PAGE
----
An Auckland lawyer is weighing into Christchurch's insurance woes, warning group action could set a precedent for how insurance companies handle major natural disasters in the future.
Commercial trial lawyer Kalev Crossland will meet residents this week to consider legal action that tests the "good faith" principle between insurers and policy holders.
Mr Crossland said policy holders paid their premiums in the belief their claim would be settled in a reasonable amount of time, with as little stress as possible.
However, he had heard what he called "surprising" stories from some Christchurch residents that suggested many insurers were not acting in that way.
"Once I got tuned in it bore relation to some of the insurance company tactics that were apparent in the United States post Hurricane Katrina and the industry there has had a big shake-up and it appears that's needed in New Zealand," he said.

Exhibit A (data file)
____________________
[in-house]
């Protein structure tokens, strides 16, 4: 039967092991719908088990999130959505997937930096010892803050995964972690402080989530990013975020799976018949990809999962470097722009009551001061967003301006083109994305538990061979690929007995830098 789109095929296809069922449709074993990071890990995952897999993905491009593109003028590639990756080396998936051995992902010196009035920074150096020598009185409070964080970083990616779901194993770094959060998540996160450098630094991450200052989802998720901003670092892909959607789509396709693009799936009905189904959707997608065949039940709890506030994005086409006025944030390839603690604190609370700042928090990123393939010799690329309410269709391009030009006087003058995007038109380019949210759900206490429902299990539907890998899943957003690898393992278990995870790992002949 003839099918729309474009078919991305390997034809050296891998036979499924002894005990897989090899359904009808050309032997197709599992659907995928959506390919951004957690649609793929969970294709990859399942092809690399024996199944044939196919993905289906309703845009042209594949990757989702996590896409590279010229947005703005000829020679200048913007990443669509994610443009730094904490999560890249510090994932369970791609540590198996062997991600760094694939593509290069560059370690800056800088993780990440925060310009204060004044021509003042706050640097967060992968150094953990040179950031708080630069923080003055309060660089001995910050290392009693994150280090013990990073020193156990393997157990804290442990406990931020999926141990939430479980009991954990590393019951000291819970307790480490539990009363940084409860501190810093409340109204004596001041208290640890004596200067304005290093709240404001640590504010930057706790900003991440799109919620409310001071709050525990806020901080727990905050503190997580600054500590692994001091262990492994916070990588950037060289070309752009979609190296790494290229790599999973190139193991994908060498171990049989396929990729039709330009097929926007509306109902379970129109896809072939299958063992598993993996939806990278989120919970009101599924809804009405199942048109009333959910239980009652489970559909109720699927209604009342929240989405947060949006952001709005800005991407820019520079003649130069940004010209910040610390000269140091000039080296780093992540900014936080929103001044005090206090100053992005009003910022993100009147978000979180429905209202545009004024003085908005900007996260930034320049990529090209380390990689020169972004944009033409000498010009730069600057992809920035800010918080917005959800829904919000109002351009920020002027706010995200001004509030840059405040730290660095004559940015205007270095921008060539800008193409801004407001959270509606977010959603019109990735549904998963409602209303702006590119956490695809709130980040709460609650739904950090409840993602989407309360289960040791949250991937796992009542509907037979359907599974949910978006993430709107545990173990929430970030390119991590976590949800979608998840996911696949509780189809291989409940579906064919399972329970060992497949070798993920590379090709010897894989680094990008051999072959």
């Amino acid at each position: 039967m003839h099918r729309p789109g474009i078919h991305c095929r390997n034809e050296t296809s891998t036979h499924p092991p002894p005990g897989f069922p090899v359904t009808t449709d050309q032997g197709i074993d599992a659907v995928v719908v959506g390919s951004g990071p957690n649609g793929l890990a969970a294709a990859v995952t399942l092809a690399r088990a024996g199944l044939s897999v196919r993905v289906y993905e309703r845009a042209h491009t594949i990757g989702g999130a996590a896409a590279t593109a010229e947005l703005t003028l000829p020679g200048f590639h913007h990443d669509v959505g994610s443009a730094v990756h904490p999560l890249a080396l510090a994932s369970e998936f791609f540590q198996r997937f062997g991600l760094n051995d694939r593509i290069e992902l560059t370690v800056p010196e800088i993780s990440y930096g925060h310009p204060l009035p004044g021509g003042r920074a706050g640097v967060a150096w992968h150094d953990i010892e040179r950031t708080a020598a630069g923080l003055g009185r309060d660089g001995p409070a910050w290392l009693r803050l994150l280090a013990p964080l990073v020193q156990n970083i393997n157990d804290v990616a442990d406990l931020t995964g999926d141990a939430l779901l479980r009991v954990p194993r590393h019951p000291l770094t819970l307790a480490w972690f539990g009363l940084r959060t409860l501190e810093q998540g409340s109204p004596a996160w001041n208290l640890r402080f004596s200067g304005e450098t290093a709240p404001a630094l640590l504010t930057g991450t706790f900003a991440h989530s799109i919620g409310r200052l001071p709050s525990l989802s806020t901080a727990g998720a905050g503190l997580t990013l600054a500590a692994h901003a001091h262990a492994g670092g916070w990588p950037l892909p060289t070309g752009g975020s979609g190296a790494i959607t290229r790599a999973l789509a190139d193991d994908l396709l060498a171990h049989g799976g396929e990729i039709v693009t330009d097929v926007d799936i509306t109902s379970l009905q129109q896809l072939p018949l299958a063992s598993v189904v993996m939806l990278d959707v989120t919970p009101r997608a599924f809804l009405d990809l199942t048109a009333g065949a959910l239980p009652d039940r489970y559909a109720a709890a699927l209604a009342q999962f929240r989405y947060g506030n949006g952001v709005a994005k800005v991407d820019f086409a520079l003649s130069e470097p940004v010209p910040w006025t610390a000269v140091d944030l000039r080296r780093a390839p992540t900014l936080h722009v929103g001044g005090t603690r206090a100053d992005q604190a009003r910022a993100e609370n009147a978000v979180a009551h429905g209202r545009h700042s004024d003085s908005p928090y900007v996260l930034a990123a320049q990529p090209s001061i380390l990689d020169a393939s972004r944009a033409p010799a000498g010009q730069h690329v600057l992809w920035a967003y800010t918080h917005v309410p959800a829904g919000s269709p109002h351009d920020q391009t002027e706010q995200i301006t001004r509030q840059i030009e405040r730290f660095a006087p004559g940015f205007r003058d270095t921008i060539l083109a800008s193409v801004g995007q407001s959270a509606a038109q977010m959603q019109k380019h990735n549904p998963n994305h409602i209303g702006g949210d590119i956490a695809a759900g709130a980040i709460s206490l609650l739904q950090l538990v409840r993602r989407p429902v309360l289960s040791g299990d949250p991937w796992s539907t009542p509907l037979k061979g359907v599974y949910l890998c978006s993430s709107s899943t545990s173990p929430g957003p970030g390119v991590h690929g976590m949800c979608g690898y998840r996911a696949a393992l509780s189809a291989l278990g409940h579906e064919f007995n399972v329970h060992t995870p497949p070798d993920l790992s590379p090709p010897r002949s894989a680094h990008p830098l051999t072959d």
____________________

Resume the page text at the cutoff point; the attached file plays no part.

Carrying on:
Bruce Sheppard, a director of the country's only litigation funding company LPF group, will join Mr Crossland on his visit to consider whether testing the good faith principle has merit.
Mr Crossland said if funding was secured, insurers would take the threat of litigation seriously, which tended to result in a "much fairer outcome".
Christchurch City Councillor Ali Jones has campaigned on insurance matters since the earthquakes and said the potential legal action was not just for people who were still stuck in insurance stalemates.
It was also for those who felt forced to take a cash settlement or had repairs they were not happy with, she said.
She said having a financial backer meant the case would not have to rely on the depth of the homeowners' pockets.
The Insurance Council declined to comment and Canterbury Earthquake Recovery Minister Gerry Brownlee was unable to be contacted.
Mr Crossland and Mr Sheppard will speak to residents at the Transitional Cathedral on Friday night.